MSc Topics

Introduction

Master students interested in writing a thesis in remote sensing are very welcome to approach us to discuss their ideas and suggestions. In general, you should think about your interests, the skills you like to acquire and potential career paths. You should be excited about your topic, as you'll work on it for some months. Just pass by and talk with us about themes you find fascinating, interesting, or simply fun. For your inspiration, we occasionally advertise for specific Master theses. You can find these calls for Master theses below.

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Remote sensing of gas exchange in a mixed forest

The main aim of the proposed master project is to establish links between continuous spectral measurements and gas exchange observations (i.e. net CO2 assimilation, transpiration) in a mixed forest.
Dr. Eugenie Paul-Limoges

Remote sensing of 3D fields of forest gas exchange

The main aim of the proposed master project is to use a combination of 3D radiative transfer modelling, ecohydrological modelling and in situ measurements to obtain 3D fields of forest gas exchange (e.g. net CO2 assimilation, transpiration). In view of novel forecasting systems, resulting 3D fields shall be investigated to identify possible environmental drivers and their importance to determine gas exchange dynamics.
Prof. Dr. Alexander Damm

Coupling surface- and ground-carbon cycling: Implications for soil respiration in a changing environment

The respiratory release of carbon dioxide (CO2) from the Earth’s soil into the atmosphere is a major, yet poorly understood, flux in the global carbon cycle. Understanding soil respiration sensitivity to elevated atmospheric CO2 (eCO2) and/or climatic warming remains one of the key sources of uncertainty in projecting terrestrial carbon balance and likely future shifts in the global climate. This study aims to deepen our mechanistic understanding of hidden mechanisms neither accounted for by large-scale Earth system models nor readily quantified by field experiments. We specifically explore the role of leaf-level response to eCO2 and/or temperature in regulating soil moisture (water saving effects) and the resulting impacts on CO2 release from soil due to root and rhizomicrobial respiration.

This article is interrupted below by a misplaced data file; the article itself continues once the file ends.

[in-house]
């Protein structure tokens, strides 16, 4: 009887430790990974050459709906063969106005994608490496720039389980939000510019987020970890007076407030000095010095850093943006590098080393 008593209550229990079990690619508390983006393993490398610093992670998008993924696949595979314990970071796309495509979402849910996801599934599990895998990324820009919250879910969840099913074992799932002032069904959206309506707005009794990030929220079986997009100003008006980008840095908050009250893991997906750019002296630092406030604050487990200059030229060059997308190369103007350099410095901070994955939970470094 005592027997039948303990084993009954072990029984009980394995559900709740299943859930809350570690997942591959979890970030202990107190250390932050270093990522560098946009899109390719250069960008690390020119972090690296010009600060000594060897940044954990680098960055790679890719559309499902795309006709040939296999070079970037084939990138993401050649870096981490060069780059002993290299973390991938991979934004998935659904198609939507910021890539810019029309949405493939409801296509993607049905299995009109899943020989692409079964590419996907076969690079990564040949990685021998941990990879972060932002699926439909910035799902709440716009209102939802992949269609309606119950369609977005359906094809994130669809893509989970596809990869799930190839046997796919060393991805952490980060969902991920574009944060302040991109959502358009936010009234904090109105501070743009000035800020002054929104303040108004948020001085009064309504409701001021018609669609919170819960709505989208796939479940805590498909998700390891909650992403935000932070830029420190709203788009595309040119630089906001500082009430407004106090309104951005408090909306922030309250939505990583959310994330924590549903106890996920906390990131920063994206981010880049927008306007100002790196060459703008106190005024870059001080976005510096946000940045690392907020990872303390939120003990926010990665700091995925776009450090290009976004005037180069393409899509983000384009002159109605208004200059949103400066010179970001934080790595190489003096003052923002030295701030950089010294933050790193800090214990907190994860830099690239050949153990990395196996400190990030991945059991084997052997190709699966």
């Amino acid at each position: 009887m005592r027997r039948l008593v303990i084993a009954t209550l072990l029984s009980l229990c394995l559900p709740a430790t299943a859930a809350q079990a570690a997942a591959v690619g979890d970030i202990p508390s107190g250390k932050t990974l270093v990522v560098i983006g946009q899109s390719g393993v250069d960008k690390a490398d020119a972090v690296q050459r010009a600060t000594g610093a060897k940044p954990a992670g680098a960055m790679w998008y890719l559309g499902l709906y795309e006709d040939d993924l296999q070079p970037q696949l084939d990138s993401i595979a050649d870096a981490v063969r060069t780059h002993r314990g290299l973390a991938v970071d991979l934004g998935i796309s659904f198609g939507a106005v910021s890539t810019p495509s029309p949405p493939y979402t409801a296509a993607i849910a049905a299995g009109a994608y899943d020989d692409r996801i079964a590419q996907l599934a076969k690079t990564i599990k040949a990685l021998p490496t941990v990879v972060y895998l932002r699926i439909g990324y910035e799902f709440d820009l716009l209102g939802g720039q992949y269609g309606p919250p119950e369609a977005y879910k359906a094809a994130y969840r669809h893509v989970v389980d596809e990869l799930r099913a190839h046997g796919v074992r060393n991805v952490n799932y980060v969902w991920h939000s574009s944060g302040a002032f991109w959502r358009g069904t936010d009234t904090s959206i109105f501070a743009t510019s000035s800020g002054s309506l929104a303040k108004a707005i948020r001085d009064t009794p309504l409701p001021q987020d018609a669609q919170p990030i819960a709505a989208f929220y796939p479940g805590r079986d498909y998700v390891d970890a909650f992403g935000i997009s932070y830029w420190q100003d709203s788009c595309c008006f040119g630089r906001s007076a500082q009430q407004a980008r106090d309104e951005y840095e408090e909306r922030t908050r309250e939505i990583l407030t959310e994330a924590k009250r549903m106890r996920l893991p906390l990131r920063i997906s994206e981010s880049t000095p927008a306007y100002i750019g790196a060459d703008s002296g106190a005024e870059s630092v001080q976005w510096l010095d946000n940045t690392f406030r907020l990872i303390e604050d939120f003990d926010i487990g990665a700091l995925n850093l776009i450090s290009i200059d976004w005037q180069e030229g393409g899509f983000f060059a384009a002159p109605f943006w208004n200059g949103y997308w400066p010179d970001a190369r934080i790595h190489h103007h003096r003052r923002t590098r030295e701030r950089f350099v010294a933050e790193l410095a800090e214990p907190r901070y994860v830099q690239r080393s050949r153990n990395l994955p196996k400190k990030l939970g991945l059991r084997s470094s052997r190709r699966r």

Over the course of this project, students have the opportunity to carry out some of the following tasks as part of their Master thesis:

  1. Design and fabrication of millifluidic setups resembling natural soil with microbial habitat subject to various water saturation conditions.
  2. Perform experiments to visualize spatio-temporal distribution of soil water and subsurface O2 and/or CO2 gas concentrations (i.e., soil respiration hot spots) in response to changes in environmental conditions.
  3. Develop a numerical model and perform simulations to study the flow field and transport through the micromodel.
  4. Develop an analytical model to parametrize carbon balance dynamics under prescribed environmental conditions and determine whether (and how) the whole system could be maintained as a carbon sink.

Dr. Erfan Haghighi

A multi-sensor survey of daytime variations in lake surface water temperature

Several spaceborne thermal radiometers provide suitable observations to estimate Lake Surface Water Temperature (LSWT). When specific sensor and data properties are accounted for, these observations can provide access to daytime temperature variations, which are of critical importance for the lakes’ energy budget. By doing so, this study demonstrates the potential of a new Phyton LSWT retrieval plugin for ESA’s SNAP toolbox, which was recently implemented in a project by the Swiss Space Office and will subsequently be published under an open source license.
Dr. Daniel Odermatt

Inherent optical properties in Swiss lakes

All optical water quality remote sensing depends on the visible water constituents’ absorption and scattering properties. Most current applications use representative approximations, but an improved understanding of these properties is needed for advanced applications, such as grain size or pigment composition estimation. For this purpose, we acquired new spectrometers for in situ absorption and scattering measurements. We envisage a study that makes use of them in several field campaigns on different lakes in Switzerland, and includes an analysis of the detected variations.
Dr. Daniel Odermatt

Further MS.c. Topics

Remote Sensing of Sun-Induced Chlorophyll Fluorescence

Remote Sensing of Plant-Water Interactions

Remote Sensing of Surface Water Quality

Remote Sensing for Carbon and Water Cycle Research

Remote Sensing of Ecosystem Functioning

Prof. Dr. Alexander Damm